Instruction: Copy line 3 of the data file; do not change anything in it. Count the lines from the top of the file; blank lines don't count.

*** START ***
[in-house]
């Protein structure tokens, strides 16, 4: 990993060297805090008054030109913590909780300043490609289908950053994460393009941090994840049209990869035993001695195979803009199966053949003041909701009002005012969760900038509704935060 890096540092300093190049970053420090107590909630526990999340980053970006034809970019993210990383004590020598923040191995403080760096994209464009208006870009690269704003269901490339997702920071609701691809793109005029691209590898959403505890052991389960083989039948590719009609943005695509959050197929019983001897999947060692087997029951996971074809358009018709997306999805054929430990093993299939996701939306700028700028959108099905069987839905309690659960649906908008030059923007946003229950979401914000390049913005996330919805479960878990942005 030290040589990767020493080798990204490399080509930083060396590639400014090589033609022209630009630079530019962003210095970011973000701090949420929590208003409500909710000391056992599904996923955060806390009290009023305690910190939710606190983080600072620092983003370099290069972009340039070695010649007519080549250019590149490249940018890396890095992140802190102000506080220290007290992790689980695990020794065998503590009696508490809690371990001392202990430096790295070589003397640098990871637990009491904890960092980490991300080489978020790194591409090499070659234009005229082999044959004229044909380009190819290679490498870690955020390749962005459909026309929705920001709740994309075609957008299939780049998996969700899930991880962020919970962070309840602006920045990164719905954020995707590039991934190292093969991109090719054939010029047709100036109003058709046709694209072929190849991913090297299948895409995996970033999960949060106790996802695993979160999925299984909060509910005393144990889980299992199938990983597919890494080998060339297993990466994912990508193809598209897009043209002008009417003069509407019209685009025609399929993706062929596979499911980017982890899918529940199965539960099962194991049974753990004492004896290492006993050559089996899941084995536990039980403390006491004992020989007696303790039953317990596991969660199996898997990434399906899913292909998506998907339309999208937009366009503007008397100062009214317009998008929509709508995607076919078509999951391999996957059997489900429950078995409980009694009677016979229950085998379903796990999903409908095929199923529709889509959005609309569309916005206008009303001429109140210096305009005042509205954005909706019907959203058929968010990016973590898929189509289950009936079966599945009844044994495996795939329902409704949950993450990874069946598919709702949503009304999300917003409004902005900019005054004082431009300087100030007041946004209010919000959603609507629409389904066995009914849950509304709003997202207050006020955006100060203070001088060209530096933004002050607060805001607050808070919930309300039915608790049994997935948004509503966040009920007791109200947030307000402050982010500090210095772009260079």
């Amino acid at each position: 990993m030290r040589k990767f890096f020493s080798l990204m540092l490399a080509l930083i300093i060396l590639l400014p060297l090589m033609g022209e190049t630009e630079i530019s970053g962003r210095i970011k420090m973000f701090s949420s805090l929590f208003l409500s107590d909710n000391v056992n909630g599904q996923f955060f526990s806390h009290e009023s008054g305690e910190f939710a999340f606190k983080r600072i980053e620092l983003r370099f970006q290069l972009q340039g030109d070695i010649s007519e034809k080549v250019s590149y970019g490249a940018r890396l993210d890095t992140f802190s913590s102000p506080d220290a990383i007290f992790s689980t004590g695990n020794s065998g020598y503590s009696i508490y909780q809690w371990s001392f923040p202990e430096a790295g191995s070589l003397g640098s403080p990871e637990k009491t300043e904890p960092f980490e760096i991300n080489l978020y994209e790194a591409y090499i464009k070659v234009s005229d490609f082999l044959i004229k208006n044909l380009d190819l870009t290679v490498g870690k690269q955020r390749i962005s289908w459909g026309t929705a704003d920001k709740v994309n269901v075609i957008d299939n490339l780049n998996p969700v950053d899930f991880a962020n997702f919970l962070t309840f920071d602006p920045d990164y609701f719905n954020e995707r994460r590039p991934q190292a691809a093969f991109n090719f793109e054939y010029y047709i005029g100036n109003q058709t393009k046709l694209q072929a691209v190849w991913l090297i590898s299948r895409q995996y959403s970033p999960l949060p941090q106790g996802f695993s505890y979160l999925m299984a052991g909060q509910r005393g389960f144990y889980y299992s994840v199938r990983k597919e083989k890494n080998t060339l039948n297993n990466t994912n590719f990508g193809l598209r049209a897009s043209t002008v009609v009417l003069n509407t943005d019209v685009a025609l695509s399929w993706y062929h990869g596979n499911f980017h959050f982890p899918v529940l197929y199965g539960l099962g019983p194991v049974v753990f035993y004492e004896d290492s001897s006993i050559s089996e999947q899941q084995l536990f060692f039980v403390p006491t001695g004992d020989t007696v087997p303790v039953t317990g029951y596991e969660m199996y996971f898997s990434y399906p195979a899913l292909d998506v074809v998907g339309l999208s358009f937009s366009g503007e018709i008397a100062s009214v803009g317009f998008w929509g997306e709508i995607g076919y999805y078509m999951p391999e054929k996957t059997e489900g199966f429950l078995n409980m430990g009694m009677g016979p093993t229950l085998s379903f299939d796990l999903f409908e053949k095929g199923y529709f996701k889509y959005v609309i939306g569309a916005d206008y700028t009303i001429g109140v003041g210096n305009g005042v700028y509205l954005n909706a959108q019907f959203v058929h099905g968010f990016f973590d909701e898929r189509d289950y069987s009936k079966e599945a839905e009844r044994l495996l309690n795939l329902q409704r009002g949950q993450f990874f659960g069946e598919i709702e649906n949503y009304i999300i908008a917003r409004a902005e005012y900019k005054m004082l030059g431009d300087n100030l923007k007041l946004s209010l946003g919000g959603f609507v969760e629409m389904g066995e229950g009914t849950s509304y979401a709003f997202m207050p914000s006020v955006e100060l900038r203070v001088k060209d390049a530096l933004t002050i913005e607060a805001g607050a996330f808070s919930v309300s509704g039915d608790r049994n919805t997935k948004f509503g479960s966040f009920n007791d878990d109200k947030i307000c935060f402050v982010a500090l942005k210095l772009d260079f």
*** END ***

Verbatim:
């Amino acid at each position: 990993m030290r040589k990767f890096f020493s080798l990204m540092l490399a080509l930083i300093i060396l590639l400014p060297l090589m033609g022209e190049t630009e630079i530019s970053g962003r210095i970011k420090m973000f701090s949420s805090l929590f208003l409500s107590d909710n000391v056992n909630g599904q996923f955060f526990s806390h009290e009023s008054g305690e910190f939710a999340f606190k983080r600072i980053e620092l983003r370099f970006q290069l972009q340039g030109d070695i010649s007519e034809k080549v250019s590149y970019g490249a940018r890396l993210d890095t992140f802190s913590s102000p506080d220290a990383i007290f992790s689980t004590g695990n020794s065998g020598y503590s009696i508490y909780q809690w371990s001392f923040p202990e430096a790295g191995s070589l003397g640098s403080p990871e637990k009491t300043e904890p960092f980490e760096i991300n080489l978020y994209e790194a591409y090499i464009k070659v234009s005229d490609f082999l044959i004229k208006n044909l380009d190819l870009t290679v490498g870690k690269q955020r390749i962005s289908w459909g026309t929705a704003d920001k709740v994309n269901v075609i957008d299939n490339l780049n998996p969700v950053d899930f991880a962020n997702f919970l962070t309840f920071d602006p920045d990164y609701f719905n954020e995707r994460r590039p991934q190292a691809a093969f991109n090719f793109e054939y010029y047709i005029g100036n109003q058709t393009k046709l694209q072929a691209v190849w991913l090297i590898s299948r895409q995996y959403s970033p999960l949060p941090q106790g996802f695993s505890y979160l999925m299984a052991g909060q509910r005393g389960f144990y889980y299992s994840v199938r990983k597919e083989k890494n080998t060339l039948n297993n990466t994912n590719f990508g193809l598209r049209a897009s043209t002008v009609v009417l003069n509407t943005d019209v685009a025609l695509s399929w993706y062929h990869g596979n499911f980017h959050f982890p899918v529940l197929y199965g539960l099962g019983p194991v049974v753990f035993y004492e004896d290492s001897s006993i050559s089996e999947q899941q084995l536990f060692f039980v403390p006491t001695g004992d020989t007696v087997p303790v039953t317990g029951y596991e969660m199996y996971f898997s990434y399906p195979a899913l292909d998506v074809v998907g339309l999208s358009f937009s366009g503007e018709i008397a100062s009214v803009g317009f998008w929509g997306e709508i995607g076919y999805y078509m999951p391999e054929k996957t059997e489900g199966f429950l078995n409980m430990g009694m009677g016979p093993t229950l085998s379903f299939d796990l999903f409908e053949k095929g199923y529709f996701k889509y959005v609309i939306g569309a916005d206008y700028t009303i001429g109140v003041g210096n305009g005042v700028y509205l954005n909706a959108q019907f959203v058929h099905g968010f990016f973590d909701e898929r189509d289950y069987s009936k079966e599945a839905e009844r044994l495996l309690n795939l329902q409704r009002g949950q993450f990874f659960g069946e598919i709702e649906n949503y009304i999300i908008a917003r409004a902005e005012y900019k005054m004082l030059g431009d300087n100030l923007k007041l946004s209010l946003g919000g959603f609507v969760e629409m389904g066995e229950g009914t849950s509304y979401a709003f997202m207050p914000s006020v955006e100060l900038r203070v001088k060209d390049a530096l933004t002050i913005e607060a805001g607050a996330f808070s919930v309300s509704g039915d608790r049994n919805t997935k948004f509503g479960s966040f009920n007791d878990d109200k947030i307000c935060f402050v982010a500090l942005k210095l772009d260079f």